9. Is the first decision granting or denying recognition and enforcement obtained through ex parte or inter partes proceedings?
Panamanian law allows for both possibilities to the extent that the party against whom the award is invoked may ask for recognition and enforcement to be refused on grounds corresponding to those listed in Art. V(1) of the New York Convention, while the court may, of its own motion and without needing to serve the enforcement application on the respondent party, refuse recognition and enforcement if the dispute is not arbitrable pursuant to Decree Law No. 5 of 1999 or recognition and enforcement would be contrary to Panamanian international public policy. It may be inferred that a dual procedure operates, the respondent party being given the opportunity to be heard in the first case, but this not being necessary in the second case.
(a) Is the first decision granting or denying recognition and enforcement subject to any form of appeal or recourse?
The law does not allow for any recourse against the first decision granting or denying recognition and execution of an arbitral award.
(b) How many levels of appeal or recourse are available against this decision?
11. What is the earliest stage in legal proceedings for enforcement of foreign arbitral awards at which a party can obtain execution against assets (i.e. party actually obtains possession of assets as opposed to simply freezing assets)?
A party can obtain actual execution against the assets of the other party only when the process of recognition and enforcement has been completed, i.e. when the decision issued by the Fourth Chamber of the Supreme Court granting recognition of the award has become firm and a circuit court in the civil branch has issued an attachment order against the assets.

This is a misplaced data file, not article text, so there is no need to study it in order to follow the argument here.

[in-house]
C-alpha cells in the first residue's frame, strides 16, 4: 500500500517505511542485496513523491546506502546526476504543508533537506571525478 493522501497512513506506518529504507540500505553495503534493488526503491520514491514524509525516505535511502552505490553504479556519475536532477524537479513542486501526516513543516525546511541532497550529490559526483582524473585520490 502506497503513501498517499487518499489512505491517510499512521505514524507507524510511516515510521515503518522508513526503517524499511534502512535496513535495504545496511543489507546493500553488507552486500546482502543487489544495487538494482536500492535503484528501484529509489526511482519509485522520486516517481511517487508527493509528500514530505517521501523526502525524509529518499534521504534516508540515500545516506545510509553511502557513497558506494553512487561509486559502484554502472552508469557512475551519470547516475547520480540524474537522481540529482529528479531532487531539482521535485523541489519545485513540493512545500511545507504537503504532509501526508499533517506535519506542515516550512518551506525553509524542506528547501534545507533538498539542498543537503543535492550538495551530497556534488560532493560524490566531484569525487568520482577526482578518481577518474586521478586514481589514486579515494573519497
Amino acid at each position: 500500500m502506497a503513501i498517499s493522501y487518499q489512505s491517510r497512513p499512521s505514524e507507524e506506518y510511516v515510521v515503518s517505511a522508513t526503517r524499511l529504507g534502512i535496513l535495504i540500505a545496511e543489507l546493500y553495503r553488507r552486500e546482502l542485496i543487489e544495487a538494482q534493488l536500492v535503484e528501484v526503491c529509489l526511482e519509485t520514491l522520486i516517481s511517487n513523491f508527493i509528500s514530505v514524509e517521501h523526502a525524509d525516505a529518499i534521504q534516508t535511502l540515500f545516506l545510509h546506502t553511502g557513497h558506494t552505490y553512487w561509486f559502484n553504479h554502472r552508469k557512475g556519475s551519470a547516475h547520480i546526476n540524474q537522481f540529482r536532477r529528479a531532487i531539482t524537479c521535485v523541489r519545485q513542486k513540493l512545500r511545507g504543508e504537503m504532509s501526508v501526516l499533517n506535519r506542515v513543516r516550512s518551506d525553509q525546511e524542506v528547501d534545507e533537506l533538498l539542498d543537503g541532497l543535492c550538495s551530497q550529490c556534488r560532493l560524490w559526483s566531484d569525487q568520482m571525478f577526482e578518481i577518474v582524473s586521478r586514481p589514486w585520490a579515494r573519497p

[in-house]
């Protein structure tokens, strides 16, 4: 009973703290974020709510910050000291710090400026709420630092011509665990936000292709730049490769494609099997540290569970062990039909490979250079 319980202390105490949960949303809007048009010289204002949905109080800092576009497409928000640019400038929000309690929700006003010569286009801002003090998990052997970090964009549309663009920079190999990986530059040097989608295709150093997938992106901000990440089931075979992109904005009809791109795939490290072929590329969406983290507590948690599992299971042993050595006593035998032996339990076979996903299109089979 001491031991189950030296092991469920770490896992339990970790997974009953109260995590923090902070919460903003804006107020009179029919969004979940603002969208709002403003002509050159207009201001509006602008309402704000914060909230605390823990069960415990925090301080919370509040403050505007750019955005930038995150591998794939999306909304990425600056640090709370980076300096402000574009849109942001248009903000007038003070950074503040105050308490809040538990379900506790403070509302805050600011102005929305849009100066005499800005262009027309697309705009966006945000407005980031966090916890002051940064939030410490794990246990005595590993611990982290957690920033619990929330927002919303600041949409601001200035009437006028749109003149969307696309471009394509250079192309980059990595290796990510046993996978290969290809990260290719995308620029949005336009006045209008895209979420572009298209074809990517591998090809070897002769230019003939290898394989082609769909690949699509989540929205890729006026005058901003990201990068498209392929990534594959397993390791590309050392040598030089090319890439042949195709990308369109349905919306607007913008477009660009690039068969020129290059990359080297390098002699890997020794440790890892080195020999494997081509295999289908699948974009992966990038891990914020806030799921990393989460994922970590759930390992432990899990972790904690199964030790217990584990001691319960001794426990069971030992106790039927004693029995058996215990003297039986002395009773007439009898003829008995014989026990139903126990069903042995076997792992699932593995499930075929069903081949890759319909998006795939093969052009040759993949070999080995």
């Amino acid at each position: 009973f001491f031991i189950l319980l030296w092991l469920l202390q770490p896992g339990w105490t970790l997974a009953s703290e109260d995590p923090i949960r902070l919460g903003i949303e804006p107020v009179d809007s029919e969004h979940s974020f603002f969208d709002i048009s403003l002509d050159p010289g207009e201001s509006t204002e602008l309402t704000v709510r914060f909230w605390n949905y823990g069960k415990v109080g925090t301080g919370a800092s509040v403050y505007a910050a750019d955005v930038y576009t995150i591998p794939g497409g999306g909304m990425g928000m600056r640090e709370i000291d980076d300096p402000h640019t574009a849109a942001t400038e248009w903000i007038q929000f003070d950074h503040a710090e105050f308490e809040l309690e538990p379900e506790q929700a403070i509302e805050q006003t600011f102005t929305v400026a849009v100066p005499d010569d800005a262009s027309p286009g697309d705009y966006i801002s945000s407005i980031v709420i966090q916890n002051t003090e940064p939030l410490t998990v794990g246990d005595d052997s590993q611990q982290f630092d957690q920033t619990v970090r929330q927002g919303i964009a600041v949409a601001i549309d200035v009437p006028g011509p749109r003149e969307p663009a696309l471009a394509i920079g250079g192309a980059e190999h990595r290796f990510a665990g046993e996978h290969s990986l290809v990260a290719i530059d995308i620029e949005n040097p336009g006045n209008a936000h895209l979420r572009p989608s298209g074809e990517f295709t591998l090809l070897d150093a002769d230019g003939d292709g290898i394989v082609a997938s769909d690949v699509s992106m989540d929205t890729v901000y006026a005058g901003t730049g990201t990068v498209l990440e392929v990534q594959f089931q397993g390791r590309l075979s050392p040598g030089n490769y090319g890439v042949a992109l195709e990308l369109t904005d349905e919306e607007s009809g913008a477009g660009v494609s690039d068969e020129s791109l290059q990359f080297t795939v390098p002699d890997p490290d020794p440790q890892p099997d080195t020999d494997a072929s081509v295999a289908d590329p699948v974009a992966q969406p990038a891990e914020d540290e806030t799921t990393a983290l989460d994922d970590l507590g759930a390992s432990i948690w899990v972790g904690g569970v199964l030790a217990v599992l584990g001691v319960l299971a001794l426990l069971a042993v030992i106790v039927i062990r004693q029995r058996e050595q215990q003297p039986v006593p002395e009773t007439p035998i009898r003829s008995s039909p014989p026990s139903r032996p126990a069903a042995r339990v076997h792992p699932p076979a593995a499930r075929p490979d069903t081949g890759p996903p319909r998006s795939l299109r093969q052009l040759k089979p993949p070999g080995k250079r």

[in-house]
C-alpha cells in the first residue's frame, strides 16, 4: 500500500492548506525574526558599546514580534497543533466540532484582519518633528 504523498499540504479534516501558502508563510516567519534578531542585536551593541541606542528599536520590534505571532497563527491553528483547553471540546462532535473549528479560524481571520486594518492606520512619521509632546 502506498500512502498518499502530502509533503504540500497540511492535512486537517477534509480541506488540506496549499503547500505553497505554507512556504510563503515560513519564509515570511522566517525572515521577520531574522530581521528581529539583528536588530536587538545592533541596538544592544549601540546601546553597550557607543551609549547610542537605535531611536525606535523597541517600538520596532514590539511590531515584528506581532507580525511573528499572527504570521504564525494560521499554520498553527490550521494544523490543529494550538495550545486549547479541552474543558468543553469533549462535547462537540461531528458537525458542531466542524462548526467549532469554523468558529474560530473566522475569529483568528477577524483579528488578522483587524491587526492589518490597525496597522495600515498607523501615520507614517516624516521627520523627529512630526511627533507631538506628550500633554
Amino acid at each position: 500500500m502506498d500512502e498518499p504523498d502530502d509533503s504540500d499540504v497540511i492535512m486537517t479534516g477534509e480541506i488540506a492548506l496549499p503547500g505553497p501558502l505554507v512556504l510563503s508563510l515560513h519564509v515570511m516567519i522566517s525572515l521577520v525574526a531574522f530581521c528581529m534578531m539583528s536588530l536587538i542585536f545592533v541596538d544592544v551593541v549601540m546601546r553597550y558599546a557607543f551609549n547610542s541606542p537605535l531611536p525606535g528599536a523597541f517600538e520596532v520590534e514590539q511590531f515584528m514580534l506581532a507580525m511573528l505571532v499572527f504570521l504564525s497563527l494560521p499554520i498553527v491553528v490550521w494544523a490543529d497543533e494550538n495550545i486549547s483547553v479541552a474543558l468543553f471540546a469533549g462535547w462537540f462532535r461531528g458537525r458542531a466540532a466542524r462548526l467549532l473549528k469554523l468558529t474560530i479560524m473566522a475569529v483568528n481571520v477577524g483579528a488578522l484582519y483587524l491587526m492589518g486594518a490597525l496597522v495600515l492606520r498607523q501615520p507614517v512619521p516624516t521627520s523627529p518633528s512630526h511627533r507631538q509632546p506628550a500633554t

(Source: Decree Law No. 5 of 1999, Art. 42)
E. Evidence required
(a) What evidence must be supplied for recognition and enforcement of foreign awards (e.g. arbitral award, contract containing arbitration clause, affidavits, witness statements, etc.)?
(i) a duly authenticated original or a certified copy of the arbitral award;
(ii) a duly authenticated original or a certified copy of the arbitration agreement;
(iii) an official translation if the language of the arbitration was not Spanish.
(Source: Decree Law No. 5 of 1999, Art. 42.)
(b) Is it necessary to provide the entire document or only certain parts (e.g. entire contract or only arbitration clause)?
The applicant must provide a complete original or certified copy of the arbitral award and a duly authenticated original or certified copy of the arbitration agreement.
(c) Are originals or duly certified copies required?
The applicant must provide originals or certified copies of the award and the arbitration agreement.
(d) How many originals or duly certified copies are required?
The applicant must provide one set of original or certified copies of the award and the arbitration agreement.